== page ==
Intolerance to noise

Hi I am new to this site. I had a stroke in 2015 which was a clot that caused a blockage in an artery in my brain and was left with mainly cognitive issues some worse than others. By far the most debilitating problems were fatigue and intolerance to noise.

I have made a very good recovery but still some effects remain including the noise issue and fatigue though on the whole greatly improved. Whilst noise intolerance is a recognised side effect of stroke, i've not come across many people who suffer with it.

Are there any members on this site who have or had issues with it ? If it's gone how long did it take to go? How does/did it affect you? How did you deal with it?

Thanks in advance.

Rachel

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  • I have hypercusis which is hyper sensitivity to noise. In situations where there is a lot of noise coming from various sources it is like one almighty painful sound hurting my brain. Also if I am in a social situation where various conversations are going on around me I can't focus or identify one person speaking to me. Plus I find the loudness of shows too much. I use noise restricting earplugs which still allow me to hear a conversation had directly with me but block out all the other background noise. They are great as well at shows or pantomimes etc because they still enable me to hear what is said but the loudness is dampened down to a tolerable level. I am 5 yrs on from acquiring my brain injury and it's seems it is an ongoing problem.

  • Where can I buy these "noise restricting earplugs"?

  • I think you can be referred by your GP to get assessed and specific ones identified for you. However, I brought mine after recommendation by someone else who had a similar problem. You can get ones for musician e.g. Drummers and they are moulded to fit you ear but they are quite expensive e.g. at least £300 pounds or more. I got mine from Amazon and I got children's ones because my ear canals are small ish and the adult ones too big to stay in or fit comfortably. Mine are Pluggerz for Kids and they are the 'travel' ones which have a noise filter in them. They are not ear plugs intended to block out all noise and I can still join in a conversation had direct to me. But they reduce the volume and somehow filter out all the back ground noise. I think they were about £15 and I found them brilliant when in noisy situations. Sometimes big chemiststores like Boots have them or they can be bought online.

    I just looked on Amazon and they do similar adult ones for musicians. They filter rather than block sound.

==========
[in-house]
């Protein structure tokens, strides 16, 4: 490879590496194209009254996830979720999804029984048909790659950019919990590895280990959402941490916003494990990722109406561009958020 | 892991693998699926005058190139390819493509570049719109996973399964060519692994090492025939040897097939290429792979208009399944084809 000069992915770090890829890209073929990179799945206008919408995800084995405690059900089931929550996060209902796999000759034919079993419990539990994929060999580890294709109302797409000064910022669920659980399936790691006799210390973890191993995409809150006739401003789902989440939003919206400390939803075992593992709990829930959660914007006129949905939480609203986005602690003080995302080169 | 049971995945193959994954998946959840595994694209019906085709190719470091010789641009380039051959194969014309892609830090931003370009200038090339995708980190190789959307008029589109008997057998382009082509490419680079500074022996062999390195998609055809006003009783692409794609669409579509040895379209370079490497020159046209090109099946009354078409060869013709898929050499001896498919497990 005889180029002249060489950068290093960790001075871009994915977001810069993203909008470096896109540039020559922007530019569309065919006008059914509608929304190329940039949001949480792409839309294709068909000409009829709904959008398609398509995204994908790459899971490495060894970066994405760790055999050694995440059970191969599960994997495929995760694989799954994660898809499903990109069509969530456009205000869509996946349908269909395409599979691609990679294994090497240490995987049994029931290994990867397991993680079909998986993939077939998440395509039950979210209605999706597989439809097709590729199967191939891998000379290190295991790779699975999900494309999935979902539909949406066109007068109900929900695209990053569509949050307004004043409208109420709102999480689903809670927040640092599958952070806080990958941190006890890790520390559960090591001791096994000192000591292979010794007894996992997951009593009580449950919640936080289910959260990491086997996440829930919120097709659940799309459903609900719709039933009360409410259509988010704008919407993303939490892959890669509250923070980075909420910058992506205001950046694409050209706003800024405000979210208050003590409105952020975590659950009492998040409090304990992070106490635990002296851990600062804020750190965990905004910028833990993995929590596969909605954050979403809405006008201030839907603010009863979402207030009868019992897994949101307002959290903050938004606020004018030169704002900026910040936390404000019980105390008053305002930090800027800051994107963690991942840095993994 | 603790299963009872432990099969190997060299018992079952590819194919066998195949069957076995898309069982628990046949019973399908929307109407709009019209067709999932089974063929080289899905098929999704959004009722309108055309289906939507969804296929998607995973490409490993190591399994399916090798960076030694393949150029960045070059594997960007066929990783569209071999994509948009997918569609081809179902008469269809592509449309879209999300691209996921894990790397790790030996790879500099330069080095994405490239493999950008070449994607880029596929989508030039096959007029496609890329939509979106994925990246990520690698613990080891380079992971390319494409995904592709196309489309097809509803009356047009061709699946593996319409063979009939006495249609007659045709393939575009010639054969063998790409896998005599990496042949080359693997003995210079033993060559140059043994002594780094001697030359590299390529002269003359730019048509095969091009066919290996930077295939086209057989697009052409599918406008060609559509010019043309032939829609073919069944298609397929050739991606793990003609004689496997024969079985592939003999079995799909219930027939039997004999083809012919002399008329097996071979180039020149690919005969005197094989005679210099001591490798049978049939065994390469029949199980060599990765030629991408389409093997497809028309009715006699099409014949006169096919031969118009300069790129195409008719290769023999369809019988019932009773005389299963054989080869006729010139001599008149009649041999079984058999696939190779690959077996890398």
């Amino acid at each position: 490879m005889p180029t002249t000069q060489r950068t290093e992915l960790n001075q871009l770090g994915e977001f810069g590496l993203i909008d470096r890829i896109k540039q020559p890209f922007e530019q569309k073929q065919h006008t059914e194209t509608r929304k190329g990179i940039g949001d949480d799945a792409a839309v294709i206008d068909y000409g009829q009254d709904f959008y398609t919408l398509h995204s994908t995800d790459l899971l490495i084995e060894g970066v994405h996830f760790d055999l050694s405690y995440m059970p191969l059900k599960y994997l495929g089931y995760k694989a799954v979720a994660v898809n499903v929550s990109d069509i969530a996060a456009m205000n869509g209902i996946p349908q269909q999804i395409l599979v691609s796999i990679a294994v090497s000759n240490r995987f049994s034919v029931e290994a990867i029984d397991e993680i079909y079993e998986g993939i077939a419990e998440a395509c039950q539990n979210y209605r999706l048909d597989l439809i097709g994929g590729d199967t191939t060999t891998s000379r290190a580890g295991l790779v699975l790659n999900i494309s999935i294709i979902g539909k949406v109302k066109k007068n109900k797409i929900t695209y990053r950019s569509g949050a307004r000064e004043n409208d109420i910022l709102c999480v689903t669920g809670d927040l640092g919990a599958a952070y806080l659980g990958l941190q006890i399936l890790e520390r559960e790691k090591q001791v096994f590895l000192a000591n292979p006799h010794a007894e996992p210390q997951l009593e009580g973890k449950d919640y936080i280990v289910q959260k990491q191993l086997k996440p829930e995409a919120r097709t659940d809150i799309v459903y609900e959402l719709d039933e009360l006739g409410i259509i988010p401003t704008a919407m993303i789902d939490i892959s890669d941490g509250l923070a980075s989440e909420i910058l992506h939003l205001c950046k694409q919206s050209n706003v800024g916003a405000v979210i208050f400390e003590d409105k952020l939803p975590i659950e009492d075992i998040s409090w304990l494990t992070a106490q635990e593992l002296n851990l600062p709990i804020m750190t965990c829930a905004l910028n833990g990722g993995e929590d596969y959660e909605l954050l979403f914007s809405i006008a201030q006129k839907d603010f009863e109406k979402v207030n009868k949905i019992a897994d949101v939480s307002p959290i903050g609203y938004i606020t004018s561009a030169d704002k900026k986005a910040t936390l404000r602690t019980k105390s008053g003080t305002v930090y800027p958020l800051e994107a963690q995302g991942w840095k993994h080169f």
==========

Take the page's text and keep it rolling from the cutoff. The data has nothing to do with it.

• Thank you

  • strawberry i buy the orange rubber industrial ones 10 for a £1 there brilliant

  • Are they ear plugs though because what I use isn't to block out all sound they just filter it so it's at a more manageable level. The filters means you can still hear a conversation had with you so would be good for socialising where there are a lot of people, or for example, I use them when we go to pantos or shows because I can still hear every word that's said but they lower the loudness particularly of the music and all the background noise around me is muted out. The're very clever!

  • Hello Rachel. I think you'll find that noise intolerance is extremely common amongst many members here. For me (after a brain haemorrhage 5 years ago) all types of noise, even overheard conversations in waiting rooms, tannoy announcements in supermarkets, grating voices of tv presenters etc.,etc. can send me into meltdown.

    Some folk remedy the problem with the use of earplugs, which can soften unwanted noise whilst allowing essential sounds to filter through. I've become less tolerant with time I'm afraid but can usually manage to absent myself from noisy situations one way or another.

    Noises I love to hear are the wind, rain and sound of the river as they mask the tinnitus sounds permanently inside my head ! x

  • Welcome to the club Rachel. Fatigue seems to be a very common after effect of a brain injury and poor tolerance to noise seems to be quite common.

    Love n hugs

    Xoxo

  • TBI 50 years ago; I'm as intolerant to noise now as I was immediately after the op.

    I just try to ignore it, usually unsuccessfully. If I'm reading I have to put my book down. Its a bummer :(

  • Hi all thanks for the replies. My tolerance to noise has actually improved a great deal since my stroke. In the beginning I could stand barely any noise. The worst being adverts on TV. The first time I realised that excessive noise could bring on a fatigue attack was 3 weeks post stroke. Two motorbikes went roaring past and I felt like I'd been hit with a bucket of cold water.

    My issue is that we're having a small extension built at work and though I'm only there 3 days a week, along with the general office noise which most of the time I can tolerate, the builder's noise is inducing severe fatigue. This past weekend was a complete washout and I felt like I'd been propelled back 8/9 months in recovery.